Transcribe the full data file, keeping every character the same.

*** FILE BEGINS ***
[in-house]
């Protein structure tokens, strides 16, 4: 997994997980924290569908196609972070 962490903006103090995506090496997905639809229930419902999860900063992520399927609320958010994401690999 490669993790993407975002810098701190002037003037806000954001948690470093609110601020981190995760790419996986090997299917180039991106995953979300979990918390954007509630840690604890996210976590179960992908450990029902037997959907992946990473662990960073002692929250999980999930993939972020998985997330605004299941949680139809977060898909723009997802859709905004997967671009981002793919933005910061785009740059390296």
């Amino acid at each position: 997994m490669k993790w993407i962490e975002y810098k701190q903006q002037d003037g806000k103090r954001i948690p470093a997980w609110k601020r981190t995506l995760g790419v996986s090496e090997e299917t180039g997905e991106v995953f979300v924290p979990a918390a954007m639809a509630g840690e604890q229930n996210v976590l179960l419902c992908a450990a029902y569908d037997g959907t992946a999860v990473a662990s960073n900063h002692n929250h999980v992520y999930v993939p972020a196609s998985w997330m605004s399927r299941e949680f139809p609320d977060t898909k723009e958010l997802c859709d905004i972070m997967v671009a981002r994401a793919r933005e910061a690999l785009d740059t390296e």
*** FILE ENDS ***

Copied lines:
[in-house]
């Protein structure tokens, strides 16, 4: 997994997980924290569908196609972070 962490903006103090995506090496997905639809229930419902999860900063992520399927609320958010994401690999 490669993790993407975002810098701190002037003037806000954001948690470093609110601020981190995760790419996986090997299917180039991106995953979300979990918390954007509630840690604890996210976590179960992908450990029902037997959907992946990473662990960073002692929250999980999930993939972020998985997330605004299941949680139809977060898909723009997802859709905004997967671009981002793919933005910061785009740059390296």
């Amino acid at each position: 997994m490669k993790w993407i962490e975002y810098k701190q903006q002037d003037g806000k103090r954001i948690p470093a997980w609110k601020r981190t995506l995760g790419v996986s090496e090997e299917t180039g997905e991106v995953f979300v924290p979990a918390a954007m639809a509630g840690e604890q229930n996210v976590l179960l419902c992908a450990a029902y569908d037997g959907t992946a999860v990473a662990s960073n900063h002692n929250h999980v992520y999930v993939p972020a196609s998985w997330m605004s399927r299941e949680f139809p609320d977060t898909k723009e958010l997802c859709d905004i972070m997967v671009a981002r994401a793919r933005e910061a690999l785009d740059t390296e």